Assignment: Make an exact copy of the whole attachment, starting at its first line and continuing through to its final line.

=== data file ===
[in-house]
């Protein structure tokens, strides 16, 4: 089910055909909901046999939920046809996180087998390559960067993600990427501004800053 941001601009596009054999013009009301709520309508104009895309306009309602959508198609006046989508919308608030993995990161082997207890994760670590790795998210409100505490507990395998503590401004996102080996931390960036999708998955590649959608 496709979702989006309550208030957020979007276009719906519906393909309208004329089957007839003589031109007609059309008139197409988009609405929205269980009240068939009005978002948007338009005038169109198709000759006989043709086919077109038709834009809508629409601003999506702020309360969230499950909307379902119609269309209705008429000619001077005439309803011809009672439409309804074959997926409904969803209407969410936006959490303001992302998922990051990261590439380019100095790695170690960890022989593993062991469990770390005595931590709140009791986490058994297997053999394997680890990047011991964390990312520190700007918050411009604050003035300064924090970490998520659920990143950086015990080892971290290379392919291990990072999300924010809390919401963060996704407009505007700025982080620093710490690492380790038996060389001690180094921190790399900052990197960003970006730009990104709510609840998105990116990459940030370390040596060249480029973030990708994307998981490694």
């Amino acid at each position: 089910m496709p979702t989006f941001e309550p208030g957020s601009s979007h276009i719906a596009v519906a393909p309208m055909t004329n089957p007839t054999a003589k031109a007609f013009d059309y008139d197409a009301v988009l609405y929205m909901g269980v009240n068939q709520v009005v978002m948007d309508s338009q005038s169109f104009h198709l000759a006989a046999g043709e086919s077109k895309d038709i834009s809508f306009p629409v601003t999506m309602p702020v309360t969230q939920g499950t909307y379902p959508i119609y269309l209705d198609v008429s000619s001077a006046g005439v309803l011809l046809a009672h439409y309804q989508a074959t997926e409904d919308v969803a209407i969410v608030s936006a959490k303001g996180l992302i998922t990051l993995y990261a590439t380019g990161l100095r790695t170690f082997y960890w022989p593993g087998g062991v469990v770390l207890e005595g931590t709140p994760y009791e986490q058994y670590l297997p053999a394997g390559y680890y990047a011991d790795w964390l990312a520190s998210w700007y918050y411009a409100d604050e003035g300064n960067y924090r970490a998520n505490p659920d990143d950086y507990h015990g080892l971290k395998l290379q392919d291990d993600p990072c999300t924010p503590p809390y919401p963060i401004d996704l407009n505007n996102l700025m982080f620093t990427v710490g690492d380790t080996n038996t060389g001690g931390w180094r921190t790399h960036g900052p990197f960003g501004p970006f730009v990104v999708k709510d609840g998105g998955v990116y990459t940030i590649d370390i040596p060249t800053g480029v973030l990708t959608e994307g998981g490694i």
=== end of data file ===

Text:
[in-house]
């Protein structure tokens, strides 16, 4: 089910055909909901046999939920046809996180087998390559960067993600990427501004800053 941001601009596009054999013009009301709520309508104009895309306009309602959508198609006046989508919308608030993995990161082997207890994760670590790795998210409100505490507990395998503590401004996102080996931390960036999708998955590649959608 496709979702989006309550208030957020979007276009719906519906393909309208004329089957007839003589031109007609059309008139197409988009609405929205269980009240068939009005978002948007338009005038169109198709000759006989043709086919077109038709834009809508629409601003999506702020309360969230499950909307379902119609269309209705008429000619001077005439309803011809009672439409309804074959997926409904969803209407969410936006959490303001992302998922990051990261590439380019100095790695170690960890022989593993062991469990770390005595931590709140009791986490058994297997053999394997680890990047011991964390990312520190700007918050411009604050003035300064924090970490998520659920990143950086015990080892971290290379392919291990990072999300924010809390919401963060996704407009505007700025982080620093710490690492380790038996060389001690180094921190790399900052990197960003970006730009990104709510609840998105990116990459940030370390040596060249480029973030990708994307998981490694």
């Amino acid at each position: 089910m496709p979702t989006f941001e309550p208030g957020s601009s979007h276009i719906a596009v519906a393909p309208m055909t004329n089957p007839t054999a003589k031109a007609f013009d059309y008139d197409a009301v988009l609405y929205m909901g269980v009240n068939q709520v009005v978002m948007d309508s338009q005038s169109f104009h198709l000759a006989a046999g043709e086919s077109k895309d038709i834009s809508f306009p629409v601003t999506m309602p702020v309360t969230q939920g499950t909307y379902p959508i119609y269309l209705d198609v008429s000619s001077a006046g005439v309803l011809l046809a009672h439409y309804q989508a074959t997926e409904d919308v969803a209407i969410v608030s936006a959490k303001g996180l992302i998922t990051l993995y990261a590439t380019g990161l100095r790695t170690f082997y960890w022989p593993g087998g062991v469990v770390l207890e005595g931590t709140p994760y009791e986490q058994y670590l297997p053999a394997g390559y680890y990047a011991d790795w964390l990312a520190s998210w700007y918050y411009a409100d604050e003035g300064n960067y924090r970490a998520n505490p659920d990143d950086y507990h015990g080892l971290k395998l290379q392919d291990d993600p990072c999300t924010p503590p809390y919401p963060i401004d996704l407009n505007n996102l700025m982080f620093t990427v710490g690492d380790t080996n038996t060389g001690g931390w180094r921190t790399h960036g900052p990197f960003g501004p970006f730009v990104v999708k709510d609840g998105g998955v990116y990459t940030i590649d370390i040596p060249t800053g480029v973030l990708t959608e994307g998981g490694i």